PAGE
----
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Coastal groundwater spreads nuclear pollution
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Groundwater beneath sandy beaches continues to be a significant reservoir for radioactive cesium following Japan’s 2011 nuclear disaster, when the Fukushima Daiichi nuclear power plant suffered multiple reactor meltdowns after it was hit by a tsunami.
Eight beaches close to the plant have been sampled by a US-Japan team, including Seiya Nagao from Kanazawa University. The group found that groundwater under all eight beaches contained more radioactive cesium than the water of nearby rivers, inland groundwater reserves or surrounding ocean waters.
It’s suspected that beach sands retained radioactive cesium deposited by highly irradiated seawater in the days and weeks following the disaster and that this reached the water beneath it.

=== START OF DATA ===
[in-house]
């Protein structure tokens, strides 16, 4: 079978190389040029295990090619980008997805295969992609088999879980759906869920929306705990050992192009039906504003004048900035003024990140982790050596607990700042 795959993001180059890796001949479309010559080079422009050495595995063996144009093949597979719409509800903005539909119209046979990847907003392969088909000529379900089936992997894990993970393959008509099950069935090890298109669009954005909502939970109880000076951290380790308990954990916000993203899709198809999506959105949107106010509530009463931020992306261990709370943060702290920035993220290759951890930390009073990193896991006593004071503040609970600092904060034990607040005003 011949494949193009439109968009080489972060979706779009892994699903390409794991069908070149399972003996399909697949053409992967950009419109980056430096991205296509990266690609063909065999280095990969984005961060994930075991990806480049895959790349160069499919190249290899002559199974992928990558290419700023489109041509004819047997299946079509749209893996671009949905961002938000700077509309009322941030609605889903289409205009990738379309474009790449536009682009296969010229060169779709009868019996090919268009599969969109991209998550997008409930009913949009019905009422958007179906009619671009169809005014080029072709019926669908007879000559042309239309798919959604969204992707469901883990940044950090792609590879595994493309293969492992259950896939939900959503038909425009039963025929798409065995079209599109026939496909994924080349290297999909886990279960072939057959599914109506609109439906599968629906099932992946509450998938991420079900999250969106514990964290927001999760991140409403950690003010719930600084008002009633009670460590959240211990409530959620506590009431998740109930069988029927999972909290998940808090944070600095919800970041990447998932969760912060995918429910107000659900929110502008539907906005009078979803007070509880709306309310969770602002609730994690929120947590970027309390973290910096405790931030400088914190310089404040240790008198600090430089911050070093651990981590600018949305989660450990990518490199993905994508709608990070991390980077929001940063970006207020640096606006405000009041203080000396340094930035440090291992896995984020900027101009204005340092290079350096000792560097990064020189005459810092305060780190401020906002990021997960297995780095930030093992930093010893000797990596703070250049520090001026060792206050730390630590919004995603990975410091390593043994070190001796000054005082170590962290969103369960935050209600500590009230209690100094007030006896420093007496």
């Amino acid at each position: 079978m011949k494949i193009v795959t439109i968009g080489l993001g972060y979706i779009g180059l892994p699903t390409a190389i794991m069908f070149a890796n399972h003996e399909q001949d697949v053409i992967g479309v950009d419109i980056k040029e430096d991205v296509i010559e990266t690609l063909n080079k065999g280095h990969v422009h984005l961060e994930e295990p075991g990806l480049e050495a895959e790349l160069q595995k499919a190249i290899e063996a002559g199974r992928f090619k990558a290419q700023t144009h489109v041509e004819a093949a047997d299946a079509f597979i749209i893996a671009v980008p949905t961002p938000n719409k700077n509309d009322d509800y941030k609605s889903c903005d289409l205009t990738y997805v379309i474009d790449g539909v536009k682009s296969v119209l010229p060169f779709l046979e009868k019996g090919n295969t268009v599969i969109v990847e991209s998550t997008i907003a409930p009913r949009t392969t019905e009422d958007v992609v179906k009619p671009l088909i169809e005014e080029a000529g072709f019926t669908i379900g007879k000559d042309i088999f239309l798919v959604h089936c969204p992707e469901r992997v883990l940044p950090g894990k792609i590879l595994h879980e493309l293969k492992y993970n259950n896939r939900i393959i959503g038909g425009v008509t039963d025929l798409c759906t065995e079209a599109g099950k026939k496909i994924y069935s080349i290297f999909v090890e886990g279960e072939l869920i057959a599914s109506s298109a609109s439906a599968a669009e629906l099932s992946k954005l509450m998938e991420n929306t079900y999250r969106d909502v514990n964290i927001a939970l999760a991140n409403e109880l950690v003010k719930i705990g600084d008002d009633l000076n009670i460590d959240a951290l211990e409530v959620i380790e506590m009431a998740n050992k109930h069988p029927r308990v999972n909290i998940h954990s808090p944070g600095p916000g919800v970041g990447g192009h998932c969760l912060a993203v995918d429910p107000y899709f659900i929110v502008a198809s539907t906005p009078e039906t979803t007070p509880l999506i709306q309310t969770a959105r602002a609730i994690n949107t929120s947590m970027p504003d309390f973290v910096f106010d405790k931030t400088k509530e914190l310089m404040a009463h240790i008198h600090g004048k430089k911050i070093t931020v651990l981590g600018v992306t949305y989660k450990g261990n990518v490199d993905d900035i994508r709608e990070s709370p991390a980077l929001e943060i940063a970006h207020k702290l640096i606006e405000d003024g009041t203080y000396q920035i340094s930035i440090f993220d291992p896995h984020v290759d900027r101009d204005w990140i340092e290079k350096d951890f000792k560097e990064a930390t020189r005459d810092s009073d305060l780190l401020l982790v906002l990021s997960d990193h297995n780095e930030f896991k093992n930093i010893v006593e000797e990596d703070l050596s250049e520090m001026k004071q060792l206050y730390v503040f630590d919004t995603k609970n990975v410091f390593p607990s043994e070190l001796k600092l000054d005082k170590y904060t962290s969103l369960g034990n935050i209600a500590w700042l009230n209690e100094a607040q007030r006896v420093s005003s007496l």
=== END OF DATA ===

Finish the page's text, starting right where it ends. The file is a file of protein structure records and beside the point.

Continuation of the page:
Evidence of this ‘new’ route through which radioactive elements can make their way into the environment will likely help inform future environmental monitoring efforts and emergency planning strategies. The finding is also ripe for further examination as half of the world’s 440 nuclear reactors are found in coastal locations.
- Proceedings of the National Academy of Sciences of the USA 114, 11092–11096 (2017). doi: 10.1073/pnas.1708659114
|Department of Marine Chemistry and Geochemistry (MC&G), WHOI, United States of America (USA)||0.75|
|Institute of Nature and Environmental Technology, KU, Japan||0.25|